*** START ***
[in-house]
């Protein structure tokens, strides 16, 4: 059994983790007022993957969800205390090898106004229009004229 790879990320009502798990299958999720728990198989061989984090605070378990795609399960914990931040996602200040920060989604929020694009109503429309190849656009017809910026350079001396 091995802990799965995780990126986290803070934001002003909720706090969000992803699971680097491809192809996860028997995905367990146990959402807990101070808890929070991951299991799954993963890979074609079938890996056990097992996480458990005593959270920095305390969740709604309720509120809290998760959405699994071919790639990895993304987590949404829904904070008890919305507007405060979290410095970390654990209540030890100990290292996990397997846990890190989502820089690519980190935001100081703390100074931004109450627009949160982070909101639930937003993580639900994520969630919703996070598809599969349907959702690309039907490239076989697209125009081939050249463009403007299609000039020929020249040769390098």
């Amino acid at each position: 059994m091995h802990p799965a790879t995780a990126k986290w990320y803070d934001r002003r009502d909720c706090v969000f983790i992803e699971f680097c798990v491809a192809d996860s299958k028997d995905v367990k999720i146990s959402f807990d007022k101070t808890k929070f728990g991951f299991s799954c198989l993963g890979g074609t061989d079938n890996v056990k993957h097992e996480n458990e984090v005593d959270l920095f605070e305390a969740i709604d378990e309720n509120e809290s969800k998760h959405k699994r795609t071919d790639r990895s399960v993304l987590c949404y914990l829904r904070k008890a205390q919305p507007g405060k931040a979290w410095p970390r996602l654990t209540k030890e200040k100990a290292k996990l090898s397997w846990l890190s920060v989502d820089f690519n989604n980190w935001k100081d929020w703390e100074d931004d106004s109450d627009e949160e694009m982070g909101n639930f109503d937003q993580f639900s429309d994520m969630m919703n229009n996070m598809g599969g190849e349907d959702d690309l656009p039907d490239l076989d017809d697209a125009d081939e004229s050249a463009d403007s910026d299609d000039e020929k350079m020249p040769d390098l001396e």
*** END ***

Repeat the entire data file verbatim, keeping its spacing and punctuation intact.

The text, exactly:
[in-house]
């Protein structure tokens, strides 16, 4: 059994983790007022993957969800205390090898106004229009004229 790879990320009502798990299958999720728990198989061989984090605070378990795609399960914990931040996602200040920060989604929020694009109503429309190849656009017809910026350079001396 091995802990799965995780990126986290803070934001002003909720706090969000992803699971680097491809192809996860028997995905367990146990959402807990101070808890929070991951299991799954993963890979074609079938890996056990097992996480458990005593959270920095305390969740709604309720509120809290998760959405699994071919790639990895993304987590949404829904904070008890919305507007405060979290410095970390654990209540030890100990290292996990397997846990890190989502820089690519980190935001100081703390100074931004109450627009949160982070909101639930937003993580639900994520969630919703996070598809599969349907959702690309039907490239076989697209125009081939050249463009403007299609000039020929020249040769390098």
């Amino acid at each position: 059994m091995h802990p799965a790879t995780a990126k986290w990320y803070d934001r002003r009502d909720c706090v969000f983790i992803e699971f680097c798990v491809a192809d996860s299958k028997d995905v367990k999720i146990s959402f807990d007022k101070t808890k929070f728990g991951f299991s799954c198989l993963g890979g074609t061989d079938n890996v056990k993957h097992e996480n458990e984090v005593d959270l920095f605070e305390a969740i709604d378990e309720n509120e809290s969800k998760h959405k699994r795609t071919d790639r990895s399960v993304l987590c949404y914990l829904r904070k008890a205390q919305p507007g405060k931040a979290w410095p970390r996602l654990t209540k030890e200040k100990a290292k996990l090898s397997w846990l890190s920060v989502d820089f690519n989604n980190w935001k100081d929020w703390e100074d931004d106004s109450d627009e949160e694009m982070g909101n639930f109503d937003q993580f639900s429309d994520m969630m919703n229009n996070m598809g599969g190849e349907d959702d690309l656009p039907d490239l076989d017809d697209a125009d081939e004229s050249a463009d403007s910026d299609d000039e020929k350079m020249p040769d390098l001396e």